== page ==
Tuesday, March 22, 2011

Final Fantasy: Damage Formula

All information summarized here was provided by this very in-depth FAQ. It turns out the original Final Fantasy on the NES had a plethora of bugs which were fixed on the PS version which I'm playing. This makes things easier in some cases and harder in others. (For one thing it's impossible to become practically immune to being hit with Ruse now.) The run away formula is one of those things. The game still rolls a number between 0 and 15+x and compares with your luck to see if you'll run away, but in the PS version x is your character level instead of some random number with no relevance at all. So on the PS the thief both starts and ends the game as the absolute best runner. (Woo?) But on the down side, the thief will always have a chance to fail at running now while on the NES he was guaranteed to get away as of like level 3.

The formulae I most care about are those dealing with hits and crits. Now, in the original NES version the crit chance was buggy. Each weapon was supposed to have a crit chance value innate to the weapon but instead the crit chance was based on the position of the weapon in the list. So the last weapon in the list had the highest crit chance which substantially boosted the power of Excalibur compared to Katana. Regardless though, that's not the important change for now. They actually changed what crits do. Typically a weapon swing does somewhere between D and 2D damage, with the enemy absorb subtracted. On the NES when you crit you add the random roll in again, without subtracting absorb, so you do at least double damage. If you rolled X then you do 2X-A damage. On the Playstation a crit merely ignores armor. So you do X damage. Now, the game actually forces X-A to be at least 1 regardless, so 2X-A is strictly greater than X. It also means crit don't scale with weapon damage. They actually scale with opponent absorb. Which is just plain weird, I think.

At level 22 I do between 26-52 damage a swing. Astos has 40 armor. So on the NES my crit would average 42 damage and on the PS my crit averages 39 damage. On the NES my weapon would have a 6% crit chance, on the PS it has a 5% crit chance. My non-crits would do 3 damage on average regardless of platform.

As far as odds of hitting go the game actually rolls between 0 and 200. A 0 is an auto-crit, a 200 is an auto-miss. Otherwise you check against 168+hit stat-evade stat. Note that on the NES they cap 168+hit stat at 255 regardless of evade which is why you can become unhittable with max evasion. Astos has an evade of 78 and I have a hit of 52. So 142 times out of 201 I'll hit. On the NES 12 of those would be crits. On the PS 10 would be crits. The difference isn't actually that extreme between the two versions (clearly it's harder on the PS) and as it stands I average a little over 4 damage a swing and need to attack 40 times on average to win. I'll look at incoming damage formulas later but as a rough feeling right now I can survive to attack probably 12 times if I'm lucky. For that to happen I need to have him miss me with Rub, both slows, and the blind. (Though I don't think blind affects crits so maybe that doesn't really matter.) Even still that's only 24 swings and not even close to the 40 I want.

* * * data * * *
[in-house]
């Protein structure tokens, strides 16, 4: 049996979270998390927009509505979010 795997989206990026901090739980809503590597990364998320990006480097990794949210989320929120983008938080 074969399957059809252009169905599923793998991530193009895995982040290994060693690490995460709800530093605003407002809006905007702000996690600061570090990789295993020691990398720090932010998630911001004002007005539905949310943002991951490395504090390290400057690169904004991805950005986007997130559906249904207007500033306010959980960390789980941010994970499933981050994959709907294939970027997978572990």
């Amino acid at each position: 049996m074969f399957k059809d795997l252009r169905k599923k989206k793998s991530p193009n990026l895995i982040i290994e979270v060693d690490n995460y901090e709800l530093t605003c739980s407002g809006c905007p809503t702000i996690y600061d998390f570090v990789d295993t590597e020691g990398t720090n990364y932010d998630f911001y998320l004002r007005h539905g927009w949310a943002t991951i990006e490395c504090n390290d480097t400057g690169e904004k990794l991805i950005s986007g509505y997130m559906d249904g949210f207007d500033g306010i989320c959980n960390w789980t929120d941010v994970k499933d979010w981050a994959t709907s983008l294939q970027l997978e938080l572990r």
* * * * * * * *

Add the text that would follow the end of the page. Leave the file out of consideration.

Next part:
What if I level up some? If I get all the way up to level 26 and keep using my current weapon I continue to only get 2 attacks per round. My average damage per swing will go up to almost 6 per swing and I will need only 30 swings to win. The extra 60-80 health will likely buy me another turn or two as well on top of what the extra 2% dodge and innate magic resistance gains will give me. I may be at the point where I can get lucky and win here. If I switch weapons I get an extra swing per round but actually lose 3 base damage and half of my crit chance. I end up not even averaging 3 damage per round and will need 57 swings to win. If I get all the way to level 28 I'll be averaging more than 6.5 damage per swing and will need only 26 swings on average to win. I'll get the extra swing per round and even more health and damage reduction so I'll probably get to swing 45 times before I die. This seems insanely good. I might need to get lucky to win at level 26 or 27 but at 28 I'm pretty much a lock to win after a few tries.

Unlike the wizards who lived at the bottom of a cave and required me to run from 4-6 fights each way before I could try them I can save right outside Astos' castle and get lots of tries on him. Leveling takes so long I'll probably take a break and try to win a bit at 26 and at 27 but after looking at the numbers I'm pretty convinced I can win for sure at 28 and will therefore keep slogging.


Sthenno said...

That FAQ is a fascinating read. It's funny how many crazy bugs are in the original game. At the end there is an actual FAQ part that asks the question of why so many bugs made it through and the writer speculates that it was rushed, etc.

I personally think that most of those bugs simply didn't matter at all. INT didn't do anything, but no one who was playing the game really knew what any of the stats did and it wasn't like you could affect what your stats were anyway (scumming aside). The critical hit/weapon index bug made Xcalibur much stronger than it was supposed to be relative to Katana, but clearly your fighter is going to use Xcalibur anyway.

In a way, the mechanics of the game just never mattered.

Ziggyny said...

A lot of the crazy bugs have to do with pointers gone awry. If I was teaching computer science to people I think Final Fantasy with its design decisions and bugs would make a great case study. The bit about how 'random' encounters happen is truly insightful.